Estate Agents Amendment (Underquoting) Act 2017 (VIC): Update of New Real Estate Regulations

Wednesday 12 July 2017 @ 10.07 a.m. | Corporate & Regulatory | Legal Research

In May of this year (2017), the Estate Agents Amendment (Underquoting) Act 2017 (VIC)(‘the Act’) commenced by proclamation. The Act amends the Estate Agents Act 1980 (VIC) (‘the Principal Act’) and introduces a variety of provisions that aim to address complaints of  underquoting and other poor practices by estate agents during the sale of property. Most recently in July, two Victorian real estate companies have been penalised under the new provisions.  The amendments are a response to a report by Consumer Affairs Victoria's (CAV) regulatory arm, TaskForce Vesta. In the report, Taskforce Vesta monitored 200 properties from first online listing to final sale throughout 2015-2016, and found significant rates of sales over the estimated price.

Minister’s Statement and Recent Events

On 9 July 2017, two Melbourne real estate companies were penalised under the new provisions by Taskforce Vesta and issued with monetary penalties. In addition, they will have to put in place a compliance programme, and will be required to display a public statement of their actions in their office. Consumer Affairs Minister Marlene Kairouz said:

"Buying a house is a huge investment and Victorians deserve to have accurate, transparent and reliable information to base their decisions on. We'll continue to investigate, expose and punish agents who break the law and underquote the value of the properties they are selling."

Selling Prices

Agents are now under an obligation to give the seller of the property an estimated selling price, under section 47A of the Principal Act. The price is to be expressed as a single amount and if it is a range, the difference between the upper and lower limits of the range cannot exceed 10 percent of the amount of the lower limit. The selling price estimate must also be reasonable, under section 47B. Furthermore, in determining the estimated selling price, the agent must take into account three comparable properties that have been sold within the previous six months if it is within the Melbourne metropolitan area, of eighteen months if it is outside of the metropolitan area. If the selling price must be revised, the agent should notify the seller in writing.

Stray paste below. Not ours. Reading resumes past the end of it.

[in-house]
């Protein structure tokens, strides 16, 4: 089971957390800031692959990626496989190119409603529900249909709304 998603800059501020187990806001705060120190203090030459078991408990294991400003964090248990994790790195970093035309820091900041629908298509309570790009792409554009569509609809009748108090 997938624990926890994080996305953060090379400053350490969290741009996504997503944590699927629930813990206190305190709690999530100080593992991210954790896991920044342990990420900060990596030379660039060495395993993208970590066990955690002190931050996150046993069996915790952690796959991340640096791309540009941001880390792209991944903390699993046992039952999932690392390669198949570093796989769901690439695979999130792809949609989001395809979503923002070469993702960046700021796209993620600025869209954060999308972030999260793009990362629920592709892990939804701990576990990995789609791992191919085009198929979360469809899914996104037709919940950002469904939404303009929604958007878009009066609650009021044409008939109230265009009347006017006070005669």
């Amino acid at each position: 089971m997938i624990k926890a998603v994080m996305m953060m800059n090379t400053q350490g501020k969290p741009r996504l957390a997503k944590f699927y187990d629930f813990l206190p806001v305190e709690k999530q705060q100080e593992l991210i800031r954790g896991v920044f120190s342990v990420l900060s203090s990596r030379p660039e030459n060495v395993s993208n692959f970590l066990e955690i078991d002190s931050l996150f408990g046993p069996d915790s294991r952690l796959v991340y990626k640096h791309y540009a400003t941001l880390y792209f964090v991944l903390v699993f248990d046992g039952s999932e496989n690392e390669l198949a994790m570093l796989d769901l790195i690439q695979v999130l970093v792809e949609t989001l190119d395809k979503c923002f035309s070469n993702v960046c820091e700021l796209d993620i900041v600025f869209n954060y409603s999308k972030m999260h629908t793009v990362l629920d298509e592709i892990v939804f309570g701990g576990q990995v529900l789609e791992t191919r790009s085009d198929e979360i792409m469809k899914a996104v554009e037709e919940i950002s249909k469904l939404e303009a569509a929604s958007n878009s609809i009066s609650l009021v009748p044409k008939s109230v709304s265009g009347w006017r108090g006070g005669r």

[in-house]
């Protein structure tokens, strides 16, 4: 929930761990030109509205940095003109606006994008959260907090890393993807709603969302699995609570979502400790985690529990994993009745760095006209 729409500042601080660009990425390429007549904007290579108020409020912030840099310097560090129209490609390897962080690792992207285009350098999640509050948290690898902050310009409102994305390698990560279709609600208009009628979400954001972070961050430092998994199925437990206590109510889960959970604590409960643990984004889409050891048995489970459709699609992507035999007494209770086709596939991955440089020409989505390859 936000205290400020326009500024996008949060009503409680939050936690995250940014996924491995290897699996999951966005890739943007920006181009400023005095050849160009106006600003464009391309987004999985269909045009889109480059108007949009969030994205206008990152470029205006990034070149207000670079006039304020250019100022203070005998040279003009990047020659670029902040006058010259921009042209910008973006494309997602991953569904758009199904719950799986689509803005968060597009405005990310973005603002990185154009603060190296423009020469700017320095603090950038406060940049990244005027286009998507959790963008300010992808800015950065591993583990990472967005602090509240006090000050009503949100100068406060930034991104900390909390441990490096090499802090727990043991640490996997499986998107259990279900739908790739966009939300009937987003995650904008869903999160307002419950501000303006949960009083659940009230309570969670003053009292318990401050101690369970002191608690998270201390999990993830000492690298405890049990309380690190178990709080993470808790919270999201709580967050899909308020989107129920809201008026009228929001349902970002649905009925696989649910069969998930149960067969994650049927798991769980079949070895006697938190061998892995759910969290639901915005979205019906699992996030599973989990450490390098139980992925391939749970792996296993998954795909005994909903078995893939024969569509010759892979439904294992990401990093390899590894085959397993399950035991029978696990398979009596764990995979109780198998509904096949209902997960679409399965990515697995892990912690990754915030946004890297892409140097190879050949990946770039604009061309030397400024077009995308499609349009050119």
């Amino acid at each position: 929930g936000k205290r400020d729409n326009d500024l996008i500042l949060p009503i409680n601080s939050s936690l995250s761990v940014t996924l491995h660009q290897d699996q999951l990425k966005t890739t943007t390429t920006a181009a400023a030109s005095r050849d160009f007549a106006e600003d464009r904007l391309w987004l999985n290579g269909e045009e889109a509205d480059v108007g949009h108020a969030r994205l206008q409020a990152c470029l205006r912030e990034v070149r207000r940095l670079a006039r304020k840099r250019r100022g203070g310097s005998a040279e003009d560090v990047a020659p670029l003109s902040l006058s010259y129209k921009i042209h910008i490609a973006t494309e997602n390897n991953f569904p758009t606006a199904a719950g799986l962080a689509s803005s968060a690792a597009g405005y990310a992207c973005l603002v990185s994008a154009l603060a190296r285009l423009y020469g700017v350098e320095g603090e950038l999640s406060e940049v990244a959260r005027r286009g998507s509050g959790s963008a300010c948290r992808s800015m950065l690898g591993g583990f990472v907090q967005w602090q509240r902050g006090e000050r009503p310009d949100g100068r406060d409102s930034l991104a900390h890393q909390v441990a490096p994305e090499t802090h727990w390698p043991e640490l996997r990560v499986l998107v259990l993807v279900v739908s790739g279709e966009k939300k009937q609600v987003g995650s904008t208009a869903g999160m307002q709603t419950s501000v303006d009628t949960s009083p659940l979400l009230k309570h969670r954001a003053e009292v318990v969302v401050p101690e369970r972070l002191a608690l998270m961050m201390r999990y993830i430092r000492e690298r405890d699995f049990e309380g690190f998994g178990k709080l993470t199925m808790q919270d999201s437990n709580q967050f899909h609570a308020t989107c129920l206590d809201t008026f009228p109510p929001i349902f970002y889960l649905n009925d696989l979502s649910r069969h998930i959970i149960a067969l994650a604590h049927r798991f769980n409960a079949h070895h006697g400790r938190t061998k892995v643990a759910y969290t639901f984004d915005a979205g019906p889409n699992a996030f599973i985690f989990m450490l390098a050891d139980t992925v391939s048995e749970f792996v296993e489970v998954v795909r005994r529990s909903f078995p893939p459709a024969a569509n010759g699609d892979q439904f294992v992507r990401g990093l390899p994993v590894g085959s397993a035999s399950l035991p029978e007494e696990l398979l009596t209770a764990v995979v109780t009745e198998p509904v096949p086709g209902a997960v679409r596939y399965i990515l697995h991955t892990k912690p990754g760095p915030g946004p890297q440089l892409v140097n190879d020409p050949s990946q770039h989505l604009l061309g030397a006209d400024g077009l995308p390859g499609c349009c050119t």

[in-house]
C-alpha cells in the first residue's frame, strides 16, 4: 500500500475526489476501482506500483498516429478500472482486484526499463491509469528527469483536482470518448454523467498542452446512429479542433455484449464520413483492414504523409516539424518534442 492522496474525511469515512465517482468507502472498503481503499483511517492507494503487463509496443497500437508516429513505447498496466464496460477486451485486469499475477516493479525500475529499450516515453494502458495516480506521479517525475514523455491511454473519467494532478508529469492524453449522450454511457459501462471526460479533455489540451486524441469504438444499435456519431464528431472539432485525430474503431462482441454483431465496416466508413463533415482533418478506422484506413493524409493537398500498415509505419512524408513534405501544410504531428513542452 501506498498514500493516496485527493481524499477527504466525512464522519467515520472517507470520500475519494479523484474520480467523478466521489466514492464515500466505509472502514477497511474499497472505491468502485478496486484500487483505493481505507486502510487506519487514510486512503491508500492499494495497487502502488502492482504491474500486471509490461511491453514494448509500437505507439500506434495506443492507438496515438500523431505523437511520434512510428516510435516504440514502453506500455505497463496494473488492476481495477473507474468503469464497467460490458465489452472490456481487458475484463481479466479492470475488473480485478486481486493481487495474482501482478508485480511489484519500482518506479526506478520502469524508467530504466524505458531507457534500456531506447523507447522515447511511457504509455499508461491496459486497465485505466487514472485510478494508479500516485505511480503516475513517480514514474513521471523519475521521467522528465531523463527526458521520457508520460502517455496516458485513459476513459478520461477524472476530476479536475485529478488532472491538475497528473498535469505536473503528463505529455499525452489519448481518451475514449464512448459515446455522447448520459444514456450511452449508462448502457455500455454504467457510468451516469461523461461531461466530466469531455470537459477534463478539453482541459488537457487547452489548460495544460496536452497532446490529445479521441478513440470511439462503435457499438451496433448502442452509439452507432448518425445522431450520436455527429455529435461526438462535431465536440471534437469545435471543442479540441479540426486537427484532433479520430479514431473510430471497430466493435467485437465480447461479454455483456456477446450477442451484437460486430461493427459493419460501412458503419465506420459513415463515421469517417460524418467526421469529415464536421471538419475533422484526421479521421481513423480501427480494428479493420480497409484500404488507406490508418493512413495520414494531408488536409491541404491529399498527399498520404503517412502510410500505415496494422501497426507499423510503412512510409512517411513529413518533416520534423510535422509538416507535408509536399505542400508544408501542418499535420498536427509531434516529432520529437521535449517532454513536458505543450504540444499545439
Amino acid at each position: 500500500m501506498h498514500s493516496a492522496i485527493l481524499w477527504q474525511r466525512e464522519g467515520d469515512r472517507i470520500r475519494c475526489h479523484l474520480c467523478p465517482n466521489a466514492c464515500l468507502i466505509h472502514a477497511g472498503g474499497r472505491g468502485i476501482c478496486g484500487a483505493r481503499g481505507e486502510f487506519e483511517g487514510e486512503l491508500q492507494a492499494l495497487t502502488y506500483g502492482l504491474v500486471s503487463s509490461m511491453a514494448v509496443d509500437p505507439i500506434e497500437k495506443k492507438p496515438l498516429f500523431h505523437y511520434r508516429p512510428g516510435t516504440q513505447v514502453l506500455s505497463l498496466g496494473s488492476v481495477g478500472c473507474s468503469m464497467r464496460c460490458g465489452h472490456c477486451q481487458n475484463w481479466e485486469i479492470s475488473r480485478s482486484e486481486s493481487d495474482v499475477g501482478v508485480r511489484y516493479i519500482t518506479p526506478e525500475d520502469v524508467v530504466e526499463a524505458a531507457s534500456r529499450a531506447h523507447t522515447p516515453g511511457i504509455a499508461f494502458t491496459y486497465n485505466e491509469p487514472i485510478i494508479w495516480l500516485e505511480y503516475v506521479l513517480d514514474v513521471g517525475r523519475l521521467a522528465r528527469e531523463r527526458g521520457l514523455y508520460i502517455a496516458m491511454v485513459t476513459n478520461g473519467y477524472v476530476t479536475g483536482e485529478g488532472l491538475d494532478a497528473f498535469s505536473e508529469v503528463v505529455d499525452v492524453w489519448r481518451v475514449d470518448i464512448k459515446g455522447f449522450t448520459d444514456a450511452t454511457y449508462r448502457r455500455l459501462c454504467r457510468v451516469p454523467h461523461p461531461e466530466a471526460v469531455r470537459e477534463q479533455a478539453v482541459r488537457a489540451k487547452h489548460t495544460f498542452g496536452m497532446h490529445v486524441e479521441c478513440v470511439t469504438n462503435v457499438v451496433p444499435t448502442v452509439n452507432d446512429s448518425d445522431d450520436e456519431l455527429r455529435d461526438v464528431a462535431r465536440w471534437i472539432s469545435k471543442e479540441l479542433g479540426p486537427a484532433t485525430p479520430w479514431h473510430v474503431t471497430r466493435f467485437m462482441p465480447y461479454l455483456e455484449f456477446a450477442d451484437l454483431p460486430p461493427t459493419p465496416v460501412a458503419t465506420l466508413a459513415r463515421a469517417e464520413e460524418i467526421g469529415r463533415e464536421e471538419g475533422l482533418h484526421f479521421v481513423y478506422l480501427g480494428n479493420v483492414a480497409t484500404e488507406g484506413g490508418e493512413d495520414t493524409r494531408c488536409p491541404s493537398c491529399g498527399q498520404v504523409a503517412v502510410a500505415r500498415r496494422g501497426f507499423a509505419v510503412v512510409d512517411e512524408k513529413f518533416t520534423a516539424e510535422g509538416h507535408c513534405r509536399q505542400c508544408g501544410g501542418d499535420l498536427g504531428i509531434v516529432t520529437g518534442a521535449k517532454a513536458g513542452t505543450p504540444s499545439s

Statements of Information

Statements of information, a new requirement under section 47AF of the Principal Act, are for the purpose of increasing buyer awareness of not only the prospective price, but other comparable prices. Statements of information are only required for those properties where the sales authority was signed on or after 1 May 2017. A statement of information must include:

  • An indicative selling price either expressed as a single amount, or if it is a price range, the difference between the lower and upper amount cannot exceed 10 percent of the lower amount;
  • The asking price advertised by the seller and any offers which were rejected on the basis of price;
  • Any amount that the seller has advised the agent that the seller will accept as a price; and
  • The median selling price of that suburb sold within a period of not less than 3 consecutive months and not more than 12 consecutive months.


The new legislation has introduced a number of provisions relating to misrepresentation and misleading advertising by inserting new section 47C into the Principal Act.

  • Advertised prices must be a single price or a range of not more than 10 percent of the lower price;
  • Words such as ‘offers over’, ‘plus’ or ‘from’ are prohibited, on the basis that they do not provide useful information;
  • Agents are prohibited from advertising below the estimate contained in the appointment with the seller; and
  • Advertising a price that is below the rejection of any written offer that was rejected by the seller is prohibited.

In addition, the agent must also change references to the price within one business day If the seller has rejected a price that is similar to or higher than the advertised price.


Substantial penalties of up to 200 penalty units, which is more than $31,000, will apply for non-compliant real estate agents or companies. Courts can also forfeit commissions or other considertaion received in the course of engagement for serious offences. Taskforce Vesta will soon be looking into an education campaign to raise awareness amongst vendors and estate agents.

TimeBase is an independent, privately owned Australian legal publisher specialising in the online delivery of accurate, comprehensive and innovative legislation research tools including LawOne and unique Point-in-Time Products. Nothing on this website should be construed as legal advice and does not substitute for the advice of competent legal counsel.


Estate Agents Amendment (Underquoting) Act 2017 (VIC), second reading speeches and other materials, as published on TimeBase LawOne.

Estate Agents Act 1980 (VIC), as published on TimeBase LawOne.

Two Melbourne real estate agents fined for underquoting amid crackdown,’ (ABC News), 9 July 2017.

Kaitlin Offer, ‘Vic real estate agents caught underquoting,’ (AAP), 9 July 2017.

Consumer Affairs Victoria, ‘Taskforce Vesta reveals underquoting findings - Media release,’ 4 November 2016.

Consumer Affairs Victoria, 'Taskforce Vesta concludes underquoting investigations - News alert,' 10 July 2017.

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